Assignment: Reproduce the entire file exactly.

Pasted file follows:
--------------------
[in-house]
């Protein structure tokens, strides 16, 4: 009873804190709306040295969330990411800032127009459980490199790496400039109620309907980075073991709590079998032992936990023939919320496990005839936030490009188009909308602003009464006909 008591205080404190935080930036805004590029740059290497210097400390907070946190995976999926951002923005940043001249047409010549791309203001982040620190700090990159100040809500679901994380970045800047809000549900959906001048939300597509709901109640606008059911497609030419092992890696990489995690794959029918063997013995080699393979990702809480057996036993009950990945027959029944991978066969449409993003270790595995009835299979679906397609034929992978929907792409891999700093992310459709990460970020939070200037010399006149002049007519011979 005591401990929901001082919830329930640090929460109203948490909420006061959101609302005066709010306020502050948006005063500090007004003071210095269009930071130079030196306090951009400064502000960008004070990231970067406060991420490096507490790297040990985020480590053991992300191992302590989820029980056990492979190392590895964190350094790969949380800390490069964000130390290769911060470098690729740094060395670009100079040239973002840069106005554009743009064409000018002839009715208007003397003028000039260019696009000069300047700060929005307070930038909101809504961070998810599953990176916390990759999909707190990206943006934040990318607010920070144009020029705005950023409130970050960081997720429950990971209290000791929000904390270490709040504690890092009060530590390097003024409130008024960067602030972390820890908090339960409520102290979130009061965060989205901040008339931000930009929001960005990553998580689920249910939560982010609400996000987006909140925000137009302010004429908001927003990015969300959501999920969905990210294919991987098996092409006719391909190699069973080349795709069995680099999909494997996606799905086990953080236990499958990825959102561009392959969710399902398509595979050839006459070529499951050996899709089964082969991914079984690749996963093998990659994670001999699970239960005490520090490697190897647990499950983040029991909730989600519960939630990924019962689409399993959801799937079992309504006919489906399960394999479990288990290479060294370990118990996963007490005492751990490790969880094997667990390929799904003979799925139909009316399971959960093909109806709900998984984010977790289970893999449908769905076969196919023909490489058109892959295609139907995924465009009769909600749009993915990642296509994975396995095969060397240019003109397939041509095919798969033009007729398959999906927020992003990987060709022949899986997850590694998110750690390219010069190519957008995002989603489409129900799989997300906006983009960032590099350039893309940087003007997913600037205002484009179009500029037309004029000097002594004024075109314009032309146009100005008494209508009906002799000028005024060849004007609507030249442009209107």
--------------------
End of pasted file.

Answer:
[in-house]
């Protein structure tokens, strides 16, 4: 009873804190709306040295969330990411800032127009459980490199790496400039109620309907980075073991709590079998032992936990023939919320496990005839936030490009188009909308602003009464006909 008591205080404190935080930036805004590029740059290497210097400390907070946190995976999926951002923005940043001249047409010549791309203001982040620190700090990159100040809500679901994380970045800047809000549900959906001048939300597509709901109640606008059911497609030419092992890696990489995690794959029918063997013995080699393979990702809480057996036993009950990945027959029944991978066969449409993003270790595995009835299979679906397609034929992978929907792409891999700093992310459709990460970020939070200037010399006149002049007519011979 005591401990929901001082919830329930640090929460109203948490909420006061959101609302005066709010306020502050948006005063500090007004003071210095269009930071130079030196306090951009400064502000960008004070990231970067406060991420490096507490790297040990985020480590053991992300191992302590989820029980056990492979190392590895964190350094790969949380800390490069964000130390290769911060470098690729740094060395670009100079040239973002840069106005554009743009064409000018002839009715208007003397003028000039260019696009000069300047700060929005307070930038909101809504961070998810599953990176916390990759999909707190990206943006934040990318607010920070144009020029705005950023409130970050960081997720429950990971209290000791929000904390270490709040504690890092009060530590390097003024409130008024960067602030972390820890908090339960409520102290979130009061965060989205901040008339931000930009929001960005990553998580689920249910939560982010609400996000987006909140925000137009302010004429908001927003990015969300959501999920969905990210294919991987098996092409006719391909190699069973080349795709069995680099999909494997996606799905086990953080236990499958990825959102561009392959969710399902398509595979050839006459070529499951050996899709089964082969991914079984690749996963093998990659994670001999699970239960005490520090490697190897647990499950983040029991909730989600519960939630990924019962689409399993959801799937079992309504006919489906399960394999479990288990290479060294370990118990996963007490005492751990490790969880094997667990390929799904003979799925139909009316399971959960093909109806709900998984984010977790289970893999449908769905076969196919023909490489058109892959295609139907995924465009009769909600749009993915990642296509994975396995095969060397240019003109397939041509095919798969033009007729398959999906927020992003990987060709022949899986997850590694998110750690390219010069190519957008995002989603489409129900799989997300906006983009960032590099350039893309940087003007997913600037205002484009179009500029037309004029000097002594004024075109314009032309146009100005008494209508009906002799000028005024060849004007609507030249442009209107």